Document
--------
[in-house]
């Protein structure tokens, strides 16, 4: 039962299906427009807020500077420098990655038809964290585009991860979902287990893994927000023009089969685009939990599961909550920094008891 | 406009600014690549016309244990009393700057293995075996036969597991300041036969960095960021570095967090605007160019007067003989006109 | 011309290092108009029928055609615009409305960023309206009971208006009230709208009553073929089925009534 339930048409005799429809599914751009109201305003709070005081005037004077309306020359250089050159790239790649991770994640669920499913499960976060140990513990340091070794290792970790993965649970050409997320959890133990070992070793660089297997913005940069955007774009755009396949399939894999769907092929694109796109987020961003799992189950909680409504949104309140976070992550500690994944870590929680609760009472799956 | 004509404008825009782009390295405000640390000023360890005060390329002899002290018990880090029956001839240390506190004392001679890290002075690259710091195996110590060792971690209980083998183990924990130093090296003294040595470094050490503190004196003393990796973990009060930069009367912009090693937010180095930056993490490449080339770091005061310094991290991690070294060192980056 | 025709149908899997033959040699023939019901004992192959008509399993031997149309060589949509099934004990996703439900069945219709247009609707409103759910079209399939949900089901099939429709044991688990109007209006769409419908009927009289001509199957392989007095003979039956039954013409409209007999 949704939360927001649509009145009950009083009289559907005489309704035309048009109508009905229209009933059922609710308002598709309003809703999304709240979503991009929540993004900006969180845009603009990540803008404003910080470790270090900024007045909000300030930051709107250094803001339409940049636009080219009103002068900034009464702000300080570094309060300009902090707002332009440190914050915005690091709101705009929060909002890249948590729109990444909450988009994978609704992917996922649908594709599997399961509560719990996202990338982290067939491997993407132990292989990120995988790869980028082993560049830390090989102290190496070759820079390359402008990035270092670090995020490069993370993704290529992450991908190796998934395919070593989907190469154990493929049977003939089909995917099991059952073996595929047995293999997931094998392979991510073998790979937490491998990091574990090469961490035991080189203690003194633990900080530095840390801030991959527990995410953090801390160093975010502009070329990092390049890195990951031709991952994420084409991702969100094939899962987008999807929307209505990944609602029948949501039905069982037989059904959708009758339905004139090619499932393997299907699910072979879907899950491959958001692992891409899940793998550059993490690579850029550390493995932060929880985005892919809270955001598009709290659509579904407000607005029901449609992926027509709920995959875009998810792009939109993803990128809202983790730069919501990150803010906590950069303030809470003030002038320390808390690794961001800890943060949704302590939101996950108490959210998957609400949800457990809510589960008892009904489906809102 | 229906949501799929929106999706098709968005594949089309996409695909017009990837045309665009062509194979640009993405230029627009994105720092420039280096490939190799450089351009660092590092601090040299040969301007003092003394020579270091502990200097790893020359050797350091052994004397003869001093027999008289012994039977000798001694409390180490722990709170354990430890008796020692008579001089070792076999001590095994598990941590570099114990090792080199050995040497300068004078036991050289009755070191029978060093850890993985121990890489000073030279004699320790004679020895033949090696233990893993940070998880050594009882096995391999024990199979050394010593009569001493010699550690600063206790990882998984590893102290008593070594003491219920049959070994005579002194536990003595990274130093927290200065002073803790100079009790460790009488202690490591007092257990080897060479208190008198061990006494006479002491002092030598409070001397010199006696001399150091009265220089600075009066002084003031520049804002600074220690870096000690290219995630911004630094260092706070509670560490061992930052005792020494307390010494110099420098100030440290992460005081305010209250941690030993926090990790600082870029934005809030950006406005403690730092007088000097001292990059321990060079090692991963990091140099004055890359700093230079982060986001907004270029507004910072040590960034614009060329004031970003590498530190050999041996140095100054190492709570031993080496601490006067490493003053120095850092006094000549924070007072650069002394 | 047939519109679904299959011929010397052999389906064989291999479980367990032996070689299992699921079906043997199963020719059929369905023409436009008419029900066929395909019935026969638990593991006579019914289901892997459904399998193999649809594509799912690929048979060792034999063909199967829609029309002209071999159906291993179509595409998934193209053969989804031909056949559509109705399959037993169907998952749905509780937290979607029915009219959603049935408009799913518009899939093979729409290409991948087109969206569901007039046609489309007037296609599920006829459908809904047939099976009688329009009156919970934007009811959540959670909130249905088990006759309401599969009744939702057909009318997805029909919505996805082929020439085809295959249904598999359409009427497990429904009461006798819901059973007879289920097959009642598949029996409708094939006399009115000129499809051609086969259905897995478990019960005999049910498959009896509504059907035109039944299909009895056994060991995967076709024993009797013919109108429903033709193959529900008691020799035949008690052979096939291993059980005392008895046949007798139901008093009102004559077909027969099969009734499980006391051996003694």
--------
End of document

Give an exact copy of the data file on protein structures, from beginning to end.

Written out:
[in-house]
């Protein structure tokens, strides 16, 4: 039962299906427009807020500077420098990655038809964290585009991860979902287990893994927000023009089969685009939990599961909550920094008891 | 406009600014690549016309244990009393700057293995075996036969597991300041036969960095960021570095967090605007160019007067003989006109 | 011309290092108009029928055609615009409305960023309206009971208006009230709208009553073929089925009534 339930048409005799429809599914751009109201305003709070005081005037004077309306020359250089050159790239790649991770994640669920499913499960976060140990513990340091070794290792970790993965649970050409997320959890133990070992070793660089297997913005940069955007774009755009396949399939894999769907092929694109796109987020961003799992189950909680409504949104309140976070992550500690994944870590929680609760009472799956 | 004509404008825009782009390295405000640390000023360890005060390329002899002290018990880090029956001839240390506190004392001679890290002075690259710091195996110590060792971690209980083998183990924990130093090296003294040595470094050490503190004196003393990796973990009060930069009367912009090693937010180095930056993490490449080339770091005061310094991290991690070294060192980056 | 025709149908899997033959040699023939019901004992192959008509399993031997149309060589949509099934004990996703439900069945219709247009609707409103759910079209399939949900089901099939429709044991688990109007209006769409419908009927009289001509199957392989007095003979039956039954013409409209007999 949704939360927001649509009145009950009083009289559907005489309704035309048009109508009905229209009933059922609710308002598709309003809703999304709240979503991009929540993004900006969180845009603009990540803008404003910080470790270090900024007045909000300030930051709107250094803001339409940049636009080219009103002068900034009464702000300080570094309060300009902090707002332009440190914050915005690091709101705009929060909002890249948590729109990444909450988009994978609704992917996922649908594709599997399961509560719990996202990338982290067939491997993407132990292989990120995988790869980028082993560049830390090989102290190496070759820079390359402008990035270092670090995020490069993370993704290529992450991908190796998934395919070593989907190469154990493929049977003939089909995917099991059952073996595929047995293999997931094998392979991510073998790979937490491998990091574990090469961490035991080189203690003194633990900080530095840390801030991959527990995410953090801390160093975010502009070329990092390049890195990951031709991952994420084409991702969100094939899962987008999807929307209505990944609602029948949501039905069982037989059904959708009758339905004139090619499932393997299907699910072979879907899950491959958001692992891409899940793998550059993490690579850029550390493995932060929880985005892919809270955001598009709290659509579904407000607005029901449609992926027509709920995959875009998810792009939109993803990128809202983790730069919501990150803010906590950069303030809470003030002038320390808390690794961001800890943060949704302590939101996950108490959210998957609400949800457990809510589960008892009904489906809102 | 229906949501799929929106999706098709968005594949089309996409695909017009990837045309665009062509194979640009993405230029627009994105720092420039280096490939190799450089351009660092590092601090040299040969301007003092003394020579270091502990200097790893020359050797350091052994004397003869001093027999008289012994039977000798001694409390180490722990709170354990430890008796020692008579001089070792076999001590095994598990941590570099114990090792080199050995040497300068004078036991050289009755070191029978060093850890993985121990890489000073030279004699320790004679020895033949090696233990893993940070998880050594009882096995391999024990199979050394010593009569001493010699550690600063206790990882998984590893102290008593070594003491219920049959070994005579002194536990003595990274130093927290200065002073803790100079009790460790009488202690490591007092257990080897060479208190008198061990006494006479002491002092030598409070001397010199006696001399150091009265220089600075009066002084003031520049804002600074220690870096000690290219995630911004630094260092706070509670560490061992930052005792020494307390010494110099420098100030440290992460005081305010209250941690030993926090990790600082870029934005809030950006406005403690730092007088000097001292990059321990060079090692991963990091140099004055890359700093230079982060986001907004270029507004910072040590960034614009060329004031970003590498530190050999041996140095100054190492709570031993080496601490006067490493003053120095850092006094000549924070007072650069002394 | 047939519109679904299959011929010397052999389906064989291999479980367990032996070689299992699921079906043997199963020719059929369905023409436009008419029900066929395909019935026969638990593991006579019914289901892997459904399998193999649809594509799912690929048979060792034999063909199967829609029309002209071999159906291993179509595409998934193209053969989804031909056949559509109705399959037993169907998952749905509780937290979607029915009219959603049935408009799913518009899939093979729409290409991948087109969206569901007039046609489309007037296609599920006829459908809904047939099976009688329009009156919970934007009811959540959670909130249905088990006759309401599969009744939702057909009318997805029909919505996805082929020439085809295959249904598999359409009427497990429904009461006798819901059973007879289920097959009642598949029996409708094939006399009115000129499809051609086969259905897995478990019960005999049910498959009896509504059907035109039944299909009895056994060991995967076709024993009797013919109108429903033709193959529900008691020799035949008690052979096939291993059980005392008895046949007798139901008093009102004559077909027969099969009734499980006391051996003694």